With Star Lotulelei and Sheldon Richardson gone, the Vikings may not be able to grab the defensive tackle they like the most. With that in mind, the defense could use work at another, higher profile position—the middle linebacker.
It's hard to overstate the importance of the middle linebacker, especially in the Tampa-2. But the fact that he's the quarterback of the defense should reinforce the importance of the position. With the Cincinnati Bengals, New York Giants and Chicago Bears all potentially looking or a middle linebacker, it could be difficult for the Vikings to target who they want.
So should the Vikings trade up to get their guy?
It wouldn't be productive. The inside linebacker class is neither impressive nor unimpressive, but it does, for the first time in a long time, have a number of players perfectly fit for the position later on in the draft. Sure, if a player like Ogletree or Te'o falls to 23, it would be right to pull the trigger. But moving up to jump Chicago or New York would lose valuable draft picks that could be used to secure important positions elsewhere on the team.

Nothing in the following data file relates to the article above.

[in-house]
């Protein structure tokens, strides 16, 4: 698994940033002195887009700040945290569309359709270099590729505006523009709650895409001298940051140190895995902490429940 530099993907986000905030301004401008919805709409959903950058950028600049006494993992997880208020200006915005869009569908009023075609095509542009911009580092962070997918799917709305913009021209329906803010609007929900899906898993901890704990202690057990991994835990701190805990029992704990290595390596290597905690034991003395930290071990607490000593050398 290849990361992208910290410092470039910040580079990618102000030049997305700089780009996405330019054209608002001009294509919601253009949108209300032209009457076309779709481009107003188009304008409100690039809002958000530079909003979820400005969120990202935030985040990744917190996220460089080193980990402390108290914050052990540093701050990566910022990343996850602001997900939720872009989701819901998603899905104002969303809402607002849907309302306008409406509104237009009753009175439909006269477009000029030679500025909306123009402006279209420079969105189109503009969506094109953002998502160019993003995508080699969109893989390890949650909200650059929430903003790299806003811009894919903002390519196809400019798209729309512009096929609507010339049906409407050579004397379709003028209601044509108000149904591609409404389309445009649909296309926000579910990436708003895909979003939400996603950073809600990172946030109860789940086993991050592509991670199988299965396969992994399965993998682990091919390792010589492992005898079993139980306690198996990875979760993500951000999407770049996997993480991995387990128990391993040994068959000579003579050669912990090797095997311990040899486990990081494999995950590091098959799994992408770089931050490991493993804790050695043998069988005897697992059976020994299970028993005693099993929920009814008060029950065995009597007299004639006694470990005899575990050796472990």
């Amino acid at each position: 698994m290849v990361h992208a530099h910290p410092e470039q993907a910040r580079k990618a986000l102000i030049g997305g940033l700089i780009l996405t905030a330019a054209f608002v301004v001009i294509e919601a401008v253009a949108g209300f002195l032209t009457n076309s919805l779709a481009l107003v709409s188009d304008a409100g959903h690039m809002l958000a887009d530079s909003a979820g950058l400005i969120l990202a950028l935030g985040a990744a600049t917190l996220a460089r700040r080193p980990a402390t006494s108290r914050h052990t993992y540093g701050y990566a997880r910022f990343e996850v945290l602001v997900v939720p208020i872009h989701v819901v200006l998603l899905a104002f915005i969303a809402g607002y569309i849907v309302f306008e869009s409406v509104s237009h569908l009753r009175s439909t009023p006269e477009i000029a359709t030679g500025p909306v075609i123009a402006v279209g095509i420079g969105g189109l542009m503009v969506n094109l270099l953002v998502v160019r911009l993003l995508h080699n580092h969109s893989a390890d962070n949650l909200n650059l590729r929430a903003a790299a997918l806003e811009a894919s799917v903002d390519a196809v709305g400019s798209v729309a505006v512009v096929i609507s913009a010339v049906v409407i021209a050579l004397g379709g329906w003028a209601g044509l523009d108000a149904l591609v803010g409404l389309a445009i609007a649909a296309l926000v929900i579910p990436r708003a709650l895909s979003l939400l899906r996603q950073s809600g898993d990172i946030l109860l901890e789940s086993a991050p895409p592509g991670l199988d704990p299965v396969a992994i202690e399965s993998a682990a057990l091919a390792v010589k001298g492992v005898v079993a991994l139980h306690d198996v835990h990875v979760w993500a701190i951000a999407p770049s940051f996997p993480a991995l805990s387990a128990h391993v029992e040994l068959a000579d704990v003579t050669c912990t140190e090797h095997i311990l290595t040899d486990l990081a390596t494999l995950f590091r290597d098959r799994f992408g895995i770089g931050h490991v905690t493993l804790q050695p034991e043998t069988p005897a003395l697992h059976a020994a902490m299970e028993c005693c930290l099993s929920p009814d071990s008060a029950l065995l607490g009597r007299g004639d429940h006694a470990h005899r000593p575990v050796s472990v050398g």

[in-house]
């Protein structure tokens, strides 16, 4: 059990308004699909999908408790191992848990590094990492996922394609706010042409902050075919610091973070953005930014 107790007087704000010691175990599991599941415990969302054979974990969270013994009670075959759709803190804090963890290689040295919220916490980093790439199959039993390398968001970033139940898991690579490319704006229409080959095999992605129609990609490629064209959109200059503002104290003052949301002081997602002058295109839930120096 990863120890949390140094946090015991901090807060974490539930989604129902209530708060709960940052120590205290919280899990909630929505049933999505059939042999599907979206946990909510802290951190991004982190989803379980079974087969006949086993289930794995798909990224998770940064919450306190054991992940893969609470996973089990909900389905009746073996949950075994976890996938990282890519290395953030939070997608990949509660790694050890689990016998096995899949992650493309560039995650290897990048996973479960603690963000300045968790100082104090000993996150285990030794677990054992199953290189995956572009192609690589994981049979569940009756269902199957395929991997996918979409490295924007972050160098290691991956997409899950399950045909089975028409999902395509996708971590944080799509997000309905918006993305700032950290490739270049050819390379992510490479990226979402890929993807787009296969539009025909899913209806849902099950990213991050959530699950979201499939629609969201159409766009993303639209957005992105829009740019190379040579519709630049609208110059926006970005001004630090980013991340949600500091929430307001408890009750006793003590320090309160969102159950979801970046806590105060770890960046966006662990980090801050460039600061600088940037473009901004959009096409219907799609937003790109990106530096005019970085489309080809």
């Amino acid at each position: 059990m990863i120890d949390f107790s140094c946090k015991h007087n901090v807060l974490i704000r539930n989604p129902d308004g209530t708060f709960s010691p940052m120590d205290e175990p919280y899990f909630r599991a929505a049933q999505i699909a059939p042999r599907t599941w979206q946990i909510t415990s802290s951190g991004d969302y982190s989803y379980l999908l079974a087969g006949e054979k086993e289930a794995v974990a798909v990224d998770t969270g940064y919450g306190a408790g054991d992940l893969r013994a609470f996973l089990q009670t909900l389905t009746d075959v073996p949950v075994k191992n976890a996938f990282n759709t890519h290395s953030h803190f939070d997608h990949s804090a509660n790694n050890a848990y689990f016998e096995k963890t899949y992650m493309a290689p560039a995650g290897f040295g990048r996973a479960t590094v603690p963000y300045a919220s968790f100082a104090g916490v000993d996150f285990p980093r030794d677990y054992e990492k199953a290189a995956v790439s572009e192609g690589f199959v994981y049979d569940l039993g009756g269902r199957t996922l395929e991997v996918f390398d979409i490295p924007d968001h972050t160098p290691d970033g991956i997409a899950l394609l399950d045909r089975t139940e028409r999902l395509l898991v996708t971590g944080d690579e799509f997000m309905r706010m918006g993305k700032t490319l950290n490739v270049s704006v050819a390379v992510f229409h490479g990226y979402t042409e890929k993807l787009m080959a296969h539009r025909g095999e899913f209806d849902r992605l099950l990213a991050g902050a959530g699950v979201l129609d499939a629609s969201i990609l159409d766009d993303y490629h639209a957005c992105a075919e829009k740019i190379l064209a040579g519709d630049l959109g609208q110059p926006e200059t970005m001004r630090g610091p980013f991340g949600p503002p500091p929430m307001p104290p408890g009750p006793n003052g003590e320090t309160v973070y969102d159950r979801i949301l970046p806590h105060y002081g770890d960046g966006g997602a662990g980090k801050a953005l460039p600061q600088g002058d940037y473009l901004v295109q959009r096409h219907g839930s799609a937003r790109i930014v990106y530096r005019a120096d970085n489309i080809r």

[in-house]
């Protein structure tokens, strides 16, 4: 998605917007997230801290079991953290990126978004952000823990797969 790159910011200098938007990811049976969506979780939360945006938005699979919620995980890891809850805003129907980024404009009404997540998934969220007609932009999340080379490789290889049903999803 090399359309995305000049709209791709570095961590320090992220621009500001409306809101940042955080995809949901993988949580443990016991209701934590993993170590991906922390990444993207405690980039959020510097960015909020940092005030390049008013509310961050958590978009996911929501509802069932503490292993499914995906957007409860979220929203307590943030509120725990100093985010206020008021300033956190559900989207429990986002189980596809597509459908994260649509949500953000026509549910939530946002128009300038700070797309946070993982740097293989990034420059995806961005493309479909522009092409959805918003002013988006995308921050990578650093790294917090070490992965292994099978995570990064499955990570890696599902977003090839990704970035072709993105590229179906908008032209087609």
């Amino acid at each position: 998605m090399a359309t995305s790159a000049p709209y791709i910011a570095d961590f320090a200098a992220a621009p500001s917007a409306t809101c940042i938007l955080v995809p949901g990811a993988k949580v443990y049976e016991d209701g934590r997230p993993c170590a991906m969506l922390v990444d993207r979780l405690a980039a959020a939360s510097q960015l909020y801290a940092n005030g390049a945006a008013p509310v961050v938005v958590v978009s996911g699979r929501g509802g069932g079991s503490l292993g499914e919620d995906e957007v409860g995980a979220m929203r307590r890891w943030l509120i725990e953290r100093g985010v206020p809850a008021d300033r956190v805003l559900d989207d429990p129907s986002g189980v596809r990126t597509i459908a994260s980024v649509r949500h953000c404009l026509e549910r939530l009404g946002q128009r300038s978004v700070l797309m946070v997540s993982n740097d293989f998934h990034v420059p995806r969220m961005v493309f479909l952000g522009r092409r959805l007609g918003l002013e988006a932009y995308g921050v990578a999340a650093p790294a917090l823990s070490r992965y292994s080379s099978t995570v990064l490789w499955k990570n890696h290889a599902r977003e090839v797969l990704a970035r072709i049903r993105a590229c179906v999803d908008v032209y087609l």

If they don't grab Ogletree or Te'o, they could easily grab Arthur Brown, who looks instinctive and has excellent range in deep zones.
Those additional picks could easily mean a cornerback like Jamar Taylor or receiver like Markus Wheaton, both positions of need that can be upgraded with the players available late. Even if the Vikings find themselves missing out on a linebacker in the first and second rounds, Jonathan Bostic and Kiko Alonso could fill in and start immediately for the Vikings while still being an improvement over last year.
To back them up, a player like A.J. Klein or Jonathan Stewart could create instant special teams value and provide insurance and competition for an earlier pick.
Most of the time, you shouldn't settle. But this time, settling with who falls to you could easily make the team better.